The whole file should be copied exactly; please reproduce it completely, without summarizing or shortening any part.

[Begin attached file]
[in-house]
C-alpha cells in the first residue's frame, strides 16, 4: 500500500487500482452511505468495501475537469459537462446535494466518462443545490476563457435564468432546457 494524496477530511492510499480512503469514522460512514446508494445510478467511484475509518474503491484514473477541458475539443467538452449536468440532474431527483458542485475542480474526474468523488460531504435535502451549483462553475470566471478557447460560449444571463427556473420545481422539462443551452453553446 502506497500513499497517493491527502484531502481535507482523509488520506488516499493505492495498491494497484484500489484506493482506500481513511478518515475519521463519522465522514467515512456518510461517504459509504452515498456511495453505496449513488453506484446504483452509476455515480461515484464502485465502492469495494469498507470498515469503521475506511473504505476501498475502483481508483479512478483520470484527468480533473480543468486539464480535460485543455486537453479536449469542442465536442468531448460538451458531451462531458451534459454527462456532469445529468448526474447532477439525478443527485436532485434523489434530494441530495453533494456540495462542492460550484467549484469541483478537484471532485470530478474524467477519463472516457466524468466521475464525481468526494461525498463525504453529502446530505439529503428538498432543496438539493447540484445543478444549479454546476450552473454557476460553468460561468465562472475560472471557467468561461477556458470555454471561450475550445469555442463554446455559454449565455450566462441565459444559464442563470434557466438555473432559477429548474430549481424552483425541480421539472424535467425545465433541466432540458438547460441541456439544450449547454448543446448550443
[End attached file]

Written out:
[in-house]
C-alpha cells in the first residue's frame, strides 16, 4: 500500500487500482452511505468495501475537469459537462446535494466518462443545490476563457435564468432546457 494524496477530511492510499480512503469514522460512514446508494445510478467511484475509518474503491484514473477541458475539443467538452449536468440532474431527483458542485475542480474526474468523488460531504435535502451549483462553475470566471478557447460560449444571463427556473420545481422539462443551452453553446 502506497500513499497517493491527502484531502481535507482523509488520506488516499493505492495498491494497484484500489484506493482506500481513511478518515475519521463519522465522514467515512456518510461517504459509504452515498456511495453505496449513488453506484446504483452509476455515480461515484464502485465502492469495494469498507470498515469503521475506511473504505476501498475502483481508483479512478483520470484527468480533473480543468486539464480535460485543455486537453479536449469542442465536442468531448460538451458531451462531458451534459454527462456532469445529468448526474447532477439525478443527485436532485434523489434530494441530495453533494456540495462542492460550484467549484469541483478537484471532485470530478474524467477519463472516457466524468466521475464525481468526494461525498463525504453529502446530505439529503428538498432543496438539493447540484445543478444549479454546476450552473454557476460553468460561468465562472475560472471557467468561461477556458470555454471561450475550445469555442463554446455559454449565455450566462441565459444559464442563470434557466438555473432559477429548474430549481424552483425541480421539472424535467425545465433541466432540458438547460441541456439544450449547454448543446448550443